New Federal Rules Set on Background Checks; Is Your Company Legal?
Posted by Amanda DiSilvestro on May 15, 2012 in Employee Background Checks [ 3 Comments ]
If you actively use criminal background checks to screen potential employees and use convictions as reason not to hire someone, you’ll want to be aware of the latest employee background check rules put into place by the Equal Employment Opportunity Commission (EEOC) last month.
What’s Changed for Employers?
The new rules call for careful consideration of how and when you use criminal background checks in pre-employment screenings, since there could be potential bias against certain groups like racial minorities. According to the EEOC, racial and ethnic minorities are more likely to get caught up in the legal system, and using arrest records and convictions to deny job offers impacts minority job seekers disproportionately. As you already know, under EEO law, you’re prohibited from discriminating on the basis of race, color, and national origin in any terms of employment.
The EEOC isn’t prohibiting you from using criminal background screenings entirely when considering someone for a position, but rather calling on you to use criminal information only when necessary for job-related reasons. To date, legal consultants have suggested you consider the nature of the crime, the nature of the job, and the time that has gone by since the incident or crime occurred. Now, this advice is principle. The rules also remind you that arrests are not proof of criminal conduct, and should not be used to exclude a job candidate from being in the running.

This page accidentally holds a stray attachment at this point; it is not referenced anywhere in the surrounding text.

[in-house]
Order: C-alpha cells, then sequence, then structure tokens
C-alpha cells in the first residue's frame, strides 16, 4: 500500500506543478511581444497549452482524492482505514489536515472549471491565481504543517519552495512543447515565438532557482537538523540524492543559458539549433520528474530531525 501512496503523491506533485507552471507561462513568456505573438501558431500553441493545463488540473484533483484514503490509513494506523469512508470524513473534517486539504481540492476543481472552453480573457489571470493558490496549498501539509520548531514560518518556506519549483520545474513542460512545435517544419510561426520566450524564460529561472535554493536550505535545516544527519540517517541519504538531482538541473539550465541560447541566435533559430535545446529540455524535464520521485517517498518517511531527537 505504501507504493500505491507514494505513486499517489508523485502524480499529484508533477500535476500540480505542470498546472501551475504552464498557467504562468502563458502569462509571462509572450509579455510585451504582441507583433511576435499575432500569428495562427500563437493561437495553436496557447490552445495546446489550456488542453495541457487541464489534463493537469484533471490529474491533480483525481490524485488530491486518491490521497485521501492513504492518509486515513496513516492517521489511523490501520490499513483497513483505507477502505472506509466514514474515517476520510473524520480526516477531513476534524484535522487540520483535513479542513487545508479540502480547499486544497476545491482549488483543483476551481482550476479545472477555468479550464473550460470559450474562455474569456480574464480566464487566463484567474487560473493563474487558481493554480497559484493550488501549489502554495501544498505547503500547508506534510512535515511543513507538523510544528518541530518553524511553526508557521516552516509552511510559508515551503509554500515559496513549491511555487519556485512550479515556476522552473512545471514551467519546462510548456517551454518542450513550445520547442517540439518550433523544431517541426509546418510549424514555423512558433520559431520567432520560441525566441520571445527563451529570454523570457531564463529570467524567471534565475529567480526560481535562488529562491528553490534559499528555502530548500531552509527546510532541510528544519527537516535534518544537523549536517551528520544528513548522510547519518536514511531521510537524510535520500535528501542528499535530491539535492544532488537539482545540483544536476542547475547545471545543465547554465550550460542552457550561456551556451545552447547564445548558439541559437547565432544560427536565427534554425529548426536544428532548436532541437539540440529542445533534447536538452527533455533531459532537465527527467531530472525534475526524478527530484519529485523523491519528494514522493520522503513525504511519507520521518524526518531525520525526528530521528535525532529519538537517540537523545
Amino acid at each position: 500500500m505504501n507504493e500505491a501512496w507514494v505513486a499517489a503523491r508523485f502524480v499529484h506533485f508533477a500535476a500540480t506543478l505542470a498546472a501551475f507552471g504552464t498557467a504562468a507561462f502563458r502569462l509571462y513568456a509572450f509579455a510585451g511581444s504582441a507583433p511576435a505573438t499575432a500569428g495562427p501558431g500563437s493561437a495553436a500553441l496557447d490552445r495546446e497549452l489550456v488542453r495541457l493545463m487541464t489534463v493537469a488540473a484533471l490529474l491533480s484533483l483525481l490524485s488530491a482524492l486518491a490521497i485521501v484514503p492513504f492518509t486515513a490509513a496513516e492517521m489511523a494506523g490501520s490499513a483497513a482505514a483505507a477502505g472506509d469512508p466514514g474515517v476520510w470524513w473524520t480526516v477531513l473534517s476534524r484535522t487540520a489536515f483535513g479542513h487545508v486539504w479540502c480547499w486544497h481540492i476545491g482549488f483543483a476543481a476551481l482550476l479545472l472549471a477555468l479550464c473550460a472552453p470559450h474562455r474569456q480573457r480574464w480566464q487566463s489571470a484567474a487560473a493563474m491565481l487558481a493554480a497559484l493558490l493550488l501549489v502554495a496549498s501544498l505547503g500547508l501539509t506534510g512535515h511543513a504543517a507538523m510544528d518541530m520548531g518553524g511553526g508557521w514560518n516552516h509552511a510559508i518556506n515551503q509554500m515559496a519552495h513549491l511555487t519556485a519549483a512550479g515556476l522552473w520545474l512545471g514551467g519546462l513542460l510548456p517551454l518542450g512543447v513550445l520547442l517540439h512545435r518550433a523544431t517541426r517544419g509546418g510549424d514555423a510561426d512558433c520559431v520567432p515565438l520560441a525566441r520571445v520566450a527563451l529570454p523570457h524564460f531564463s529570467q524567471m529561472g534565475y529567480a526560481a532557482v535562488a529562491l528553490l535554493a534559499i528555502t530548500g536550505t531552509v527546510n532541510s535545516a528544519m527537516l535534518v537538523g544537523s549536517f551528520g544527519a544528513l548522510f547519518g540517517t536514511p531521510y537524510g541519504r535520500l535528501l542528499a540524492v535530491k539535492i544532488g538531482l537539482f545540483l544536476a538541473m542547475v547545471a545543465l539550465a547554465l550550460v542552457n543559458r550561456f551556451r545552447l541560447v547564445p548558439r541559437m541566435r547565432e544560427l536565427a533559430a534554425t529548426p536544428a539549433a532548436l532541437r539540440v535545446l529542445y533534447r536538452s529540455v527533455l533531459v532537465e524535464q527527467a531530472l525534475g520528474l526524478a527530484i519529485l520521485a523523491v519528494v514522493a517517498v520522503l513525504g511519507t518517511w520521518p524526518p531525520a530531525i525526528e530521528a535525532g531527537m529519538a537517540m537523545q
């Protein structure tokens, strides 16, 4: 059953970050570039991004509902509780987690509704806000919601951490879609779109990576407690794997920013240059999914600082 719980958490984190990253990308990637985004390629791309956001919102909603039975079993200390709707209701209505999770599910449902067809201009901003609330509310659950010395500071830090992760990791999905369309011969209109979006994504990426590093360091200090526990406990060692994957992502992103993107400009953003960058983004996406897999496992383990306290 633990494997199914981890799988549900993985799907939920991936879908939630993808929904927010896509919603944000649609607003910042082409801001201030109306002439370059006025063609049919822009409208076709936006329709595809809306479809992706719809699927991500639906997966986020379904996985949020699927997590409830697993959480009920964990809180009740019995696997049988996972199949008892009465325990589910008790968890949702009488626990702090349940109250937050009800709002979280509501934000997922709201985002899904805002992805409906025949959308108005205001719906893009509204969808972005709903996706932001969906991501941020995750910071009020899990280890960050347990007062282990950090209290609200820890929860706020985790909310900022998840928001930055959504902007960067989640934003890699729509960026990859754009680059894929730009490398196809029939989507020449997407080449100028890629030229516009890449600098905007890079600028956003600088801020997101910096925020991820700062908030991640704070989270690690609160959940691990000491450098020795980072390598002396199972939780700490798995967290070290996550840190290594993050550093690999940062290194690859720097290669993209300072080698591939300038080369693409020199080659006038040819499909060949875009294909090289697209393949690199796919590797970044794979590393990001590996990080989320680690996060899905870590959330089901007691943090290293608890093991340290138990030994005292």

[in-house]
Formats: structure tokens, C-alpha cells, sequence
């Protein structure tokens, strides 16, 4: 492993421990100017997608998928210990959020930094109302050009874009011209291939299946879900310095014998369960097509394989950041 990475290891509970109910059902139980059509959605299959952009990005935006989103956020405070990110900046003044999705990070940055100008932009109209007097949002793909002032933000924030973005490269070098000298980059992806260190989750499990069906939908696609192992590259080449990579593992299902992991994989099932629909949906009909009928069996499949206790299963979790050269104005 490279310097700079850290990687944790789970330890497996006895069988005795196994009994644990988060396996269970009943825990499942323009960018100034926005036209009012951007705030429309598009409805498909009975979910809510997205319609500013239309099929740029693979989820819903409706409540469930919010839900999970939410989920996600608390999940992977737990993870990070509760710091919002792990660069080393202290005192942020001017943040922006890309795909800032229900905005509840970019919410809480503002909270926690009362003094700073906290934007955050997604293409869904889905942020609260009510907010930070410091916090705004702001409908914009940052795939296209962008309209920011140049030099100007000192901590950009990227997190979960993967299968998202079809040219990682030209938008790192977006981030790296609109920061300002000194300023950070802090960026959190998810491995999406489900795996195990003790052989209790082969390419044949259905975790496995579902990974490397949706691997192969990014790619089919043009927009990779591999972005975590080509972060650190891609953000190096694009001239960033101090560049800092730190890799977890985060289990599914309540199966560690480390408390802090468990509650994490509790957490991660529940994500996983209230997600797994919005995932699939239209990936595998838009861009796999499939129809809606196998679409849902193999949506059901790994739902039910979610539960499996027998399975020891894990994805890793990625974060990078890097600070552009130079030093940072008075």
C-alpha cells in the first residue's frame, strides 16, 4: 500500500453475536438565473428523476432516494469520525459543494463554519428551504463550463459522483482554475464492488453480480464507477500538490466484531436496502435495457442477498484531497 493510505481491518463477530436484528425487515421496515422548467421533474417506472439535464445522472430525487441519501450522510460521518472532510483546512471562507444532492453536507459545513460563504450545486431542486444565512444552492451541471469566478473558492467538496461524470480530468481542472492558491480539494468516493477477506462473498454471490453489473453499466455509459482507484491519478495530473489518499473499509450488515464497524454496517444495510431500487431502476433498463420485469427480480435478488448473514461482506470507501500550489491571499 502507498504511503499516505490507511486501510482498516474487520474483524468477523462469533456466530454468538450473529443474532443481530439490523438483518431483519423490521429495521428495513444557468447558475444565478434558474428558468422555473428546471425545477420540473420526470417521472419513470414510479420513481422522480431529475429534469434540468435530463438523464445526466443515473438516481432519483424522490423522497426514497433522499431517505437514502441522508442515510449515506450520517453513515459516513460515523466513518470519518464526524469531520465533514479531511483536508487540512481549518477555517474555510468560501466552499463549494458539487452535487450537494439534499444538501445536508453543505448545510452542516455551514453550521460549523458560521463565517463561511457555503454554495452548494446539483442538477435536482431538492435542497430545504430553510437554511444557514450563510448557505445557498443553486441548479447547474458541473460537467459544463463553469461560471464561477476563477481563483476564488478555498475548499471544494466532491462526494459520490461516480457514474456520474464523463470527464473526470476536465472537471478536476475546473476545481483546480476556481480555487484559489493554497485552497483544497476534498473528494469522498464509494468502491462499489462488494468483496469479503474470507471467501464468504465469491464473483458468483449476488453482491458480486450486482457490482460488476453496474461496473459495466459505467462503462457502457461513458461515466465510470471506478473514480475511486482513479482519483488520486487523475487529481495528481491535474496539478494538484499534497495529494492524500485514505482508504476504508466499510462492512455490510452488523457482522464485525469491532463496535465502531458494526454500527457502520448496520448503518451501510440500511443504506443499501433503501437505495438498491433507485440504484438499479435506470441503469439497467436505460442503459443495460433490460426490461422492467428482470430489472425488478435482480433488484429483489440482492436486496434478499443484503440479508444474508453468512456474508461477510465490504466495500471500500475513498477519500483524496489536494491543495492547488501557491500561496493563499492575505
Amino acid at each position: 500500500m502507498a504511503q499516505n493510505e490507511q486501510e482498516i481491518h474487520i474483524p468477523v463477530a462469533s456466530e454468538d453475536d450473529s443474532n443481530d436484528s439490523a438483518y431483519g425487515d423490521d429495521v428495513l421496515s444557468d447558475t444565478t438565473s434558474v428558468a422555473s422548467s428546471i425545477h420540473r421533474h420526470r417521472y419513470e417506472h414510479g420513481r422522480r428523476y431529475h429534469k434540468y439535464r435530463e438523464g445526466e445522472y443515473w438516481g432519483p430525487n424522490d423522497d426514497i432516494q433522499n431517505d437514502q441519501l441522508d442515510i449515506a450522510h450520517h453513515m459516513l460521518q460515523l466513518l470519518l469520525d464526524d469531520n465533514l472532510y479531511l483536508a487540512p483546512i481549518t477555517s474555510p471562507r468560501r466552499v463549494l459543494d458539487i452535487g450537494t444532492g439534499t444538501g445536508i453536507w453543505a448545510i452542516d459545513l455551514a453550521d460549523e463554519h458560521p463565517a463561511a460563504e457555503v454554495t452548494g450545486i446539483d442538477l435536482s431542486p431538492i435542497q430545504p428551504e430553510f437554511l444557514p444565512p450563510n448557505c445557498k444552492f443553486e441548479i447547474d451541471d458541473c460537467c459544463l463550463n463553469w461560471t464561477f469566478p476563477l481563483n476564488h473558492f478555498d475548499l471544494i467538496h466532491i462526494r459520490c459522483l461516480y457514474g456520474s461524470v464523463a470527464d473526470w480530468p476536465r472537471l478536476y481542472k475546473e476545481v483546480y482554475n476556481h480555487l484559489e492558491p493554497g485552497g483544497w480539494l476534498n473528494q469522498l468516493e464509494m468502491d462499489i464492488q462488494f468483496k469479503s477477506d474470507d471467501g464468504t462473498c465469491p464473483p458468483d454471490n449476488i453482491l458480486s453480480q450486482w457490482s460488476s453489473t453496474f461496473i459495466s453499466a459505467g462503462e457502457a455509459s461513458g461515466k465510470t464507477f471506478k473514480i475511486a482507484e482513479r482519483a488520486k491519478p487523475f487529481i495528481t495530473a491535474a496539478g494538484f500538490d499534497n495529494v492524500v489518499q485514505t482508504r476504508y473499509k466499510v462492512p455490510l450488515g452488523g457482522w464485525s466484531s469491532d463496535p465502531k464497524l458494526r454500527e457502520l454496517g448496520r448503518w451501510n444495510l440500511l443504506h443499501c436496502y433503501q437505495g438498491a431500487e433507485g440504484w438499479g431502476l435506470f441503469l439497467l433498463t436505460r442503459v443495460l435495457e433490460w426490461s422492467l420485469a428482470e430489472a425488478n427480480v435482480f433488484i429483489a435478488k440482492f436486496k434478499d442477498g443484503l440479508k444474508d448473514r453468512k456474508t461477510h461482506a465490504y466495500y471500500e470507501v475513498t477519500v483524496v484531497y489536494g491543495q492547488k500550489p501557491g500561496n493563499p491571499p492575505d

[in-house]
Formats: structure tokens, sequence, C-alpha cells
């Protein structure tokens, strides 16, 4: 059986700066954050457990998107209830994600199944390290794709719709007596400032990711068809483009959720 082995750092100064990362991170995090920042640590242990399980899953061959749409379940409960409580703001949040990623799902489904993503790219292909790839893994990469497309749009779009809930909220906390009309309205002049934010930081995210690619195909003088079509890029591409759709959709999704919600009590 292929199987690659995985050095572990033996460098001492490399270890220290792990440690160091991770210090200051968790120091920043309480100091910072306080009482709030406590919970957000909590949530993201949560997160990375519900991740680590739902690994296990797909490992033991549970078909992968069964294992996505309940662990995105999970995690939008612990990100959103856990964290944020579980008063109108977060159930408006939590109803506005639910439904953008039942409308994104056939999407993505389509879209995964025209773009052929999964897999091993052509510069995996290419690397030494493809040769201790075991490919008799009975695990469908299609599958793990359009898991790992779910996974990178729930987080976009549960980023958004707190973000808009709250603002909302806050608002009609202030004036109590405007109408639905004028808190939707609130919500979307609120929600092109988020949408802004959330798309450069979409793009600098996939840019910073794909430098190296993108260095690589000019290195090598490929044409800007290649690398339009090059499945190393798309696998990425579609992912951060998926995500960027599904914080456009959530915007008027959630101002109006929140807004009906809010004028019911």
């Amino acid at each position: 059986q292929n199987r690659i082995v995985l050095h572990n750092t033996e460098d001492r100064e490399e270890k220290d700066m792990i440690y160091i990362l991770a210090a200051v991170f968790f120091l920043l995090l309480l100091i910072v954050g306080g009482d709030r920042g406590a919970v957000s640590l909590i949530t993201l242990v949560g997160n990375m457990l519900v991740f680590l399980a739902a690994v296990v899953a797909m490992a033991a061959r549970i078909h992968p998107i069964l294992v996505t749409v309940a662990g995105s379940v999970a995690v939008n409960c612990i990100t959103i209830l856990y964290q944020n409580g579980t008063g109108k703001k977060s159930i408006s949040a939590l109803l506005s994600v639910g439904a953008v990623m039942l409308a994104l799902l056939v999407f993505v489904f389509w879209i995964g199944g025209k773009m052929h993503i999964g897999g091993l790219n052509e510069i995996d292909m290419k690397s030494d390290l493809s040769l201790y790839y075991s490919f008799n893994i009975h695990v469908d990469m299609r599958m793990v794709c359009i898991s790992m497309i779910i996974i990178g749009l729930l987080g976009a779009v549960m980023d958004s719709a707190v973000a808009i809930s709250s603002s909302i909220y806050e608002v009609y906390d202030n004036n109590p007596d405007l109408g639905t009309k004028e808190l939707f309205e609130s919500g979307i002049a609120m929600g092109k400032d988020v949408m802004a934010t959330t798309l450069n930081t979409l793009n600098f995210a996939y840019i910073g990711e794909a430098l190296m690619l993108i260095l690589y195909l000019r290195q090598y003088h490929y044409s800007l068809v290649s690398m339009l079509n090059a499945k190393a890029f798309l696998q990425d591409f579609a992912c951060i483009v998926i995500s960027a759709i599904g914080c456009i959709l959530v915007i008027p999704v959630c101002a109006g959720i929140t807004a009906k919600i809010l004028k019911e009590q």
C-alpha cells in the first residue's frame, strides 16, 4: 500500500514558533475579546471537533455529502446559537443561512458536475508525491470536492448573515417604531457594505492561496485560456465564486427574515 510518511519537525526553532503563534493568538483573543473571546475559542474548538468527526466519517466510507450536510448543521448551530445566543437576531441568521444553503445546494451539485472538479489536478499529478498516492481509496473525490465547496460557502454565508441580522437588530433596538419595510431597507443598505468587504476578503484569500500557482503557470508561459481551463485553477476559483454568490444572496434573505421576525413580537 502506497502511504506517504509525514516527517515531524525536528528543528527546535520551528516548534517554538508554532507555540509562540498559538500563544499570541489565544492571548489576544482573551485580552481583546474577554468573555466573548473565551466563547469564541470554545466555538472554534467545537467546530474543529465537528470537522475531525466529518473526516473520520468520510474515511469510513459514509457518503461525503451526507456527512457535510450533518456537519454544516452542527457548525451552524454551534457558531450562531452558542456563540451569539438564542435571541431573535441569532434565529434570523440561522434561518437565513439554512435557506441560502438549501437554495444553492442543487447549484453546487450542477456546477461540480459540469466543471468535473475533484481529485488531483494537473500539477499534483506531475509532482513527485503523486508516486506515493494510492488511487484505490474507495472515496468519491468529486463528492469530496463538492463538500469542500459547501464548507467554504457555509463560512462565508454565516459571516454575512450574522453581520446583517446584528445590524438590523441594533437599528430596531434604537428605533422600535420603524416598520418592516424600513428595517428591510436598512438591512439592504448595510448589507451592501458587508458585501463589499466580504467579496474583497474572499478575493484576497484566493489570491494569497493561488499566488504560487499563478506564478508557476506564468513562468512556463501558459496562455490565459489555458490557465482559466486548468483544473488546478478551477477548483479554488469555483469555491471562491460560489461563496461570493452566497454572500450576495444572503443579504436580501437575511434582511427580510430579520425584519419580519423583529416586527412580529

Hiring discrimination charges have gone up because the use of criminal background checks has gone up. The Society of Human Resource Management reports that about 73% of employers use criminal background checks on all employees, whether or not they’re working with sensitive populations like children or are privy to confidential information or handling money. Technology has made it easier for you to dig up dirt on anyone and everyone. With labor pools filled to the brim post-recession, any blip on an applicant’s history makes it easier for a hiring manager to weed them out.
What’s Changed for Job Seekers?
So what does this mean if you’re a job seeker with a criminal past?
If you’ve ever been convicted of a crime or have gotten in legal trouble, enough so that it has negatively impacted your job search and prohibited you from landing a job, you’ll be relieved to hear that these new rules may help you find work. They clarify and update the policy on how employers can use your arrest and conviction records when considering you for employment.
Understand that employers aren’t banned entirely from using arrest or conviction records when considering you for a job, but they are advised and guided to ensure that your employment opportunities aren’t denied outright because of activity in your past.
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